A new long-term study has revealed that seniors in the US are suffering fewer strokes, regardless of their race or sex. Not only that, but those people who do have strokes are more likely to survive them.
“We found that stroke incidence [among those 65 and older] has been declining for the last 20 years,” said senior study author Dr. Josef Coresh, a professor of epidemiology at the Johns Hopkins Bloomberg School of Public Health.
Starting in 1987, researchers from a variety of universities began monitoring the health of 14,300 healthy adults who were all over the age of 45. For the next 24 years, the researchers kept track of their medical progress and paid attention to stroke rates. In order to see if the stroke rates were increasing or decreasing, the researchers compared patients to other patients within the same age groups.
In 2011, the researchers found that the incidence of stroke in people 65 or older declined by around 50 percent. They also noted that fewer people died after having a stroke. In younger age groups, however, it was found that the rate stayed the same, although they are not yet sure why that is.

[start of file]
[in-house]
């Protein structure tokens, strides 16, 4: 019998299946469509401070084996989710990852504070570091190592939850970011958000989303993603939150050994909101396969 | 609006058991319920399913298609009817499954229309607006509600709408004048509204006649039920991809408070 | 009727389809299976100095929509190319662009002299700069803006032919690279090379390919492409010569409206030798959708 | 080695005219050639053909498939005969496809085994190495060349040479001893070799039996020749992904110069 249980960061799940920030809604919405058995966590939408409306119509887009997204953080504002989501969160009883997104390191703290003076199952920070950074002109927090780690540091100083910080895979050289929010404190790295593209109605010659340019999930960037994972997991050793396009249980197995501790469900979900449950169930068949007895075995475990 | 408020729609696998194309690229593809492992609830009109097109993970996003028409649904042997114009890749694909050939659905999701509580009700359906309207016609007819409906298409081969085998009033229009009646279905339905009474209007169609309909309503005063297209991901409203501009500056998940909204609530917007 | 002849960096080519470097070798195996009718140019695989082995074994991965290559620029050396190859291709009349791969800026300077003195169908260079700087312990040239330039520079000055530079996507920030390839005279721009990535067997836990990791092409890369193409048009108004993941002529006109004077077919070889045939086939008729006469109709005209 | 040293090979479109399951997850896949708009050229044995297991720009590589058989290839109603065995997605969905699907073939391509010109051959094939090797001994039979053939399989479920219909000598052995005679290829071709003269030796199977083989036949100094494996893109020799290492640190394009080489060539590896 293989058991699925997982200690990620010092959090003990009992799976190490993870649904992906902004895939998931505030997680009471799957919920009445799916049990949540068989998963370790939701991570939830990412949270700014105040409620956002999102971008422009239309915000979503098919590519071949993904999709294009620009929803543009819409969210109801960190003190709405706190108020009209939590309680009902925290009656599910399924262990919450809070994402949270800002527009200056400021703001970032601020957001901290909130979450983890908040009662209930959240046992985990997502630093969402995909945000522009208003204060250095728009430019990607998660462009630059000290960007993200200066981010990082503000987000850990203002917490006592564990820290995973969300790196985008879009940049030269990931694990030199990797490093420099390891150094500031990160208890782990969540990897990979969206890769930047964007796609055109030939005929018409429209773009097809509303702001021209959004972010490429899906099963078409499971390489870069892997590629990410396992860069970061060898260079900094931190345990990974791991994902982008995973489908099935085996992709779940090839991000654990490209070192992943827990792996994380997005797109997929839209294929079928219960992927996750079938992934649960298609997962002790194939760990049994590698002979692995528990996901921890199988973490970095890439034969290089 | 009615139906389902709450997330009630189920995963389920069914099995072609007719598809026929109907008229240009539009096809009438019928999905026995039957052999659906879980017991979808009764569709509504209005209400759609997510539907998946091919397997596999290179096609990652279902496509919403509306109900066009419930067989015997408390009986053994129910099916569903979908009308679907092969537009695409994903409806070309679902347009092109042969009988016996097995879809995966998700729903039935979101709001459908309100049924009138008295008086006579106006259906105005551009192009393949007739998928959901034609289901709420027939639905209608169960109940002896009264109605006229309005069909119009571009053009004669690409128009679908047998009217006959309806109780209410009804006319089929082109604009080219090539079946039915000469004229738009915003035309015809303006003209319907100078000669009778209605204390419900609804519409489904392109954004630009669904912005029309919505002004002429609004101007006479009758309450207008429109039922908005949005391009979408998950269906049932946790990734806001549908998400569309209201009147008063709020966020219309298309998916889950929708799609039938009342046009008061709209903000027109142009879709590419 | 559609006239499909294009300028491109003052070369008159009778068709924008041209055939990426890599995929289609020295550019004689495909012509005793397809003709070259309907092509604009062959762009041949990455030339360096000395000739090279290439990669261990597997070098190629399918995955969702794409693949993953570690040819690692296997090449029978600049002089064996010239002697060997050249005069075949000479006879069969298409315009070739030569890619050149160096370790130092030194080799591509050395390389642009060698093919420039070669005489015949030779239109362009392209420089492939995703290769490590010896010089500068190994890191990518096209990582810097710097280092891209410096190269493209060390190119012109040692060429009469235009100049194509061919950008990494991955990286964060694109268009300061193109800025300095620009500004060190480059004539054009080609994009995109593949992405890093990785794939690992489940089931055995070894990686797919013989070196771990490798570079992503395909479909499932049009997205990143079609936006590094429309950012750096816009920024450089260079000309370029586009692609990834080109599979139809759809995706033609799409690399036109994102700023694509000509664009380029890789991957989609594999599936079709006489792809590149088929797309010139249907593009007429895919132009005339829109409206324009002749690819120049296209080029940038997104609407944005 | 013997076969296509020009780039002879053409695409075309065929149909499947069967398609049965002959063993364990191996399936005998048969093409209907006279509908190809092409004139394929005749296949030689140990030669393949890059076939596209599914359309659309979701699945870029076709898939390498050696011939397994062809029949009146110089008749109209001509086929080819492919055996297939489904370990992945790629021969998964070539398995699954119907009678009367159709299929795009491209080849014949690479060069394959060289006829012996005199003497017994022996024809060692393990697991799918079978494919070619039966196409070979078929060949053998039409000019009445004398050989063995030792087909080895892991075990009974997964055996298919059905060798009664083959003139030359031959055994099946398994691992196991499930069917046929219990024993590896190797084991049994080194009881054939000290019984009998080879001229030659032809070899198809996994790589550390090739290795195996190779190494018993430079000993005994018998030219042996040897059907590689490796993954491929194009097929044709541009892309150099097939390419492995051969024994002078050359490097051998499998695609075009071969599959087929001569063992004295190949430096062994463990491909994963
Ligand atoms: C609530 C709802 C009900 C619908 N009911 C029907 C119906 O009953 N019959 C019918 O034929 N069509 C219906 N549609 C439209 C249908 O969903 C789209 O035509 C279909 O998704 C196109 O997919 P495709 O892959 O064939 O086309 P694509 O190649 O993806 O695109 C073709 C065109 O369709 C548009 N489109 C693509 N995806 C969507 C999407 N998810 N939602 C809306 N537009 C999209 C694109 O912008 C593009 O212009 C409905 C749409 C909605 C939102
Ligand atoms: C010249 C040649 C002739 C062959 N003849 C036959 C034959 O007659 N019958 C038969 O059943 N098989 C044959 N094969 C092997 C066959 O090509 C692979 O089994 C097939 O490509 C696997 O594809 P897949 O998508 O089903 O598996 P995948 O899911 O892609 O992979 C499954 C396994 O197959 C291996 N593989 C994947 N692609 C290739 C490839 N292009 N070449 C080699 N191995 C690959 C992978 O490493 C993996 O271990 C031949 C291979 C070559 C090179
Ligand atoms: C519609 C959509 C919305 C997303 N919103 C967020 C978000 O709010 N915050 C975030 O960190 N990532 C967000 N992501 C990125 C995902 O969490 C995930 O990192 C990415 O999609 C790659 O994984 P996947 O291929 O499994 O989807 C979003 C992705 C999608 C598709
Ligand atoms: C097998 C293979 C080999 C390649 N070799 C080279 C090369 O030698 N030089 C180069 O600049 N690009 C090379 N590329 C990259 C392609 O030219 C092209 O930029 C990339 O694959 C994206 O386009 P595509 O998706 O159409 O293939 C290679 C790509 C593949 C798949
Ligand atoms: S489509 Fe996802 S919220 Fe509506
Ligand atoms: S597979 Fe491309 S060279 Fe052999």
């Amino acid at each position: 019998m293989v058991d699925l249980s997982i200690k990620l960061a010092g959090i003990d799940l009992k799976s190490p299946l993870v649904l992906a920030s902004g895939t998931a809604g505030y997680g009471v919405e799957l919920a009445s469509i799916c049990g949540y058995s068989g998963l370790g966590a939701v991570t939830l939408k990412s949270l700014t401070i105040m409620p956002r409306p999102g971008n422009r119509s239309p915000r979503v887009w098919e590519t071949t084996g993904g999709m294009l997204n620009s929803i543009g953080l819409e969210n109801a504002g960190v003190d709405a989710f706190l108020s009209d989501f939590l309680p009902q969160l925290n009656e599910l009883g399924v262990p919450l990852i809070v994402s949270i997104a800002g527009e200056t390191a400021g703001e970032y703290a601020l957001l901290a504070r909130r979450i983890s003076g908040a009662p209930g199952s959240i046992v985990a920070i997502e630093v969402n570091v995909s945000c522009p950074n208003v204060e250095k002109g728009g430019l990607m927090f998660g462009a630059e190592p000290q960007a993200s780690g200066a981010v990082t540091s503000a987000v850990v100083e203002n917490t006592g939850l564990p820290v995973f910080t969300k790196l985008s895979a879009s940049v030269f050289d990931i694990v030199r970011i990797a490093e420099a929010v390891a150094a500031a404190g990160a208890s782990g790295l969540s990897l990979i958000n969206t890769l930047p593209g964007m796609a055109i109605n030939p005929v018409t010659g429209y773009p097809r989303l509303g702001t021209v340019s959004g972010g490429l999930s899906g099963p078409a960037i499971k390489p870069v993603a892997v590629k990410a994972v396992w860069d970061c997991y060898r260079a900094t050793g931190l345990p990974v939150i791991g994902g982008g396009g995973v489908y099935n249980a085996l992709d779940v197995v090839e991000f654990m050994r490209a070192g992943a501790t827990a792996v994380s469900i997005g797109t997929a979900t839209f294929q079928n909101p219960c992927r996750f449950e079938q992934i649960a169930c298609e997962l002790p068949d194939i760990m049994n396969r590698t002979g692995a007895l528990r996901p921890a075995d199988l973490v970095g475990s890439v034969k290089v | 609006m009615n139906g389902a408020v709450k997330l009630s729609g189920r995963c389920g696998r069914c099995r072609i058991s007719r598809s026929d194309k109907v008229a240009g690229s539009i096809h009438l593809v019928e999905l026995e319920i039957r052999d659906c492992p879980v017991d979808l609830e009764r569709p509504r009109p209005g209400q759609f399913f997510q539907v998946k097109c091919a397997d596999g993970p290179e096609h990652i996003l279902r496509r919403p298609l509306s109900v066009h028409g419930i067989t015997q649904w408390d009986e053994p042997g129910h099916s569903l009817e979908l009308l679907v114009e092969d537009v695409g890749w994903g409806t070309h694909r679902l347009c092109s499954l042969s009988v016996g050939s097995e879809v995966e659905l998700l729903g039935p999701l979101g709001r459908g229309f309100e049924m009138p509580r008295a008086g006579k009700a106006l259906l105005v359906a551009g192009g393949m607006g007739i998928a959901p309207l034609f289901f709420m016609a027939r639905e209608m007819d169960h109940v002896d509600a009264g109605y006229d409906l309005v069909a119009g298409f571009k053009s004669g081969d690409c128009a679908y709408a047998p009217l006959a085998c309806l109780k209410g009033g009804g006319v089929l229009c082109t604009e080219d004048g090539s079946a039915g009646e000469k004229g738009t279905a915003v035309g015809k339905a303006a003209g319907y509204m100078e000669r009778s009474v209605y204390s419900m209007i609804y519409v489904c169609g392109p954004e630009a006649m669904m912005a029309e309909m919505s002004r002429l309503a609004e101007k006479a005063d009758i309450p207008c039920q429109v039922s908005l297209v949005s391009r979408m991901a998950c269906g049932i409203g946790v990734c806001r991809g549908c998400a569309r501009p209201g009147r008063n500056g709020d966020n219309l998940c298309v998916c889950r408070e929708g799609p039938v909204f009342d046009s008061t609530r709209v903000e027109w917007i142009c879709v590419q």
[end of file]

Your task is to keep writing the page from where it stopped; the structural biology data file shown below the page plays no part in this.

The researchers have said that the incidence of stroke in seniors has most likely declined due to better medical attention. They said that pills for hypertension and high cholesterol are helping reduce the rates, as well as the decrease in smokers. Even so, more work can be done to prevent strokes, especially since obesity rates are going up.
“One should keep an eye on this because the maturing of the obesity epidemic could eventually still increase risk,” Coresh said.
“We know a lot about how to prevent stroke, and we should continue to be diligent about prevention,” he added.
The study was published Tuesday in the Journal of the American Medical Association.